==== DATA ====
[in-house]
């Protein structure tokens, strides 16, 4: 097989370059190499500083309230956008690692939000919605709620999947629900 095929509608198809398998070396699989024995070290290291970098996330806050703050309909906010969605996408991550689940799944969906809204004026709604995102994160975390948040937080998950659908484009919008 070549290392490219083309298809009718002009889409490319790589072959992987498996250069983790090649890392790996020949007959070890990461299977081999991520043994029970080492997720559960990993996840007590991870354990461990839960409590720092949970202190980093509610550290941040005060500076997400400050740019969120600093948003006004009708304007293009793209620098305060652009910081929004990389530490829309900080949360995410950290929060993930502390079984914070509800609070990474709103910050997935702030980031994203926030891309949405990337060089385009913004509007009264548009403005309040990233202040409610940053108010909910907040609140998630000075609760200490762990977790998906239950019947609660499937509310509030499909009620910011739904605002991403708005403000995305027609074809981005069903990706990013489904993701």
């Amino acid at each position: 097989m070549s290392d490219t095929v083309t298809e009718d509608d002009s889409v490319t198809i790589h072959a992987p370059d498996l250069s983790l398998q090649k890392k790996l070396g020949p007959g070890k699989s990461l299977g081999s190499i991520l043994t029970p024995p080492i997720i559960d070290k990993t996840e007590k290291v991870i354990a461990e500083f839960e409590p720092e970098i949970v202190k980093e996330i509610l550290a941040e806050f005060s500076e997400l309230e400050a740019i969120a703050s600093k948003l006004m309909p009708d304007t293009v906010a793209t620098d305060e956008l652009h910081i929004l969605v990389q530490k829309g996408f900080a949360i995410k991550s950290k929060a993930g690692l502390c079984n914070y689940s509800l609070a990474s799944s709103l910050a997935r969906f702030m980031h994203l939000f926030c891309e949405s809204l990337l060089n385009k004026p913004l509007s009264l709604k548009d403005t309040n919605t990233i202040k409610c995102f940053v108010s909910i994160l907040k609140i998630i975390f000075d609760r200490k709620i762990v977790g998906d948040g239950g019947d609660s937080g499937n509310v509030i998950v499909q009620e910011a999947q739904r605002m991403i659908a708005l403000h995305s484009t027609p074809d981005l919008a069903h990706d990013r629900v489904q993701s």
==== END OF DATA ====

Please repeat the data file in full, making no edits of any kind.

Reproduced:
[in-house]
């Protein structure tokens, strides 16, 4: 097989370059190499500083309230956008690692939000919605709620999947629900 095929509608198809398998070396699989024995070290290291970098996330806050703050309909906010969605996408991550689940799944969906809204004026709604995102994160975390948040937080998950659908484009919008 070549290392490219083309298809009718002009889409490319790589072959992987498996250069983790090649890392790996020949007959070890990461299977081999991520043994029970080492997720559960990993996840007590991870354990461990839960409590720092949970202190980093509610550290941040005060500076997400400050740019969120600093948003006004009708304007293009793209620098305060652009910081929004990389530490829309900080949360995410950290929060993930502390079984914070509800609070990474709103910050997935702030980031994203926030891309949405990337060089385009913004509007009264548009403005309040990233202040409610940053108010909910907040609140998630000075609760200490762990977790998906239950019947609660499937509310509030499909009620910011739904605002991403708005403000995305027609074809981005069903990706990013489904993701």
């Amino acid at each position: 097989m070549s290392d490219t095929v083309t298809e009718d509608d002009s889409v490319t198809i790589h072959a992987p370059d498996l250069s983790l398998q090649k890392k790996l070396g020949p007959g070890k699989s990461l299977g081999s190499i991520l043994t029970p024995p080492i997720i559960d070290k990993t996840e007590k290291v991870i354990a461990e500083f839960e409590p720092e970098i949970v202190k980093e996330i509610l550290a941040e806050f005060s500076e997400l309230e400050a740019i969120a703050s600093k948003l006004m309909p009708d304007t293009v906010a793209t620098d305060e956008l652009h910081i929004l969605v990389q530490k829309g996408f900080a949360i995410k991550s950290k929060a993930g690692l502390c079984n914070y689940s509800l609070a990474s799944s709103l910050a997935r969906f702030m980031h994203l939000f926030c891309e949405s809204l990337l060089n385009k004026p913004l509007s009264l709604k548009d403005t309040n919605t990233i202040k409610c995102f940053v108010s909910i994160l907040k609140i998630i975390f000075d609760r200490k709620i762990v977790g998906d948040g239950g019947d609660s937080g499937n509310v509030i998950v499909q009620e910011a999947q739904r605002m991403i659908a708005l403000h995305s484009t027609p074809d981005l919008a069903h990706d990013r629900v489904q993701s």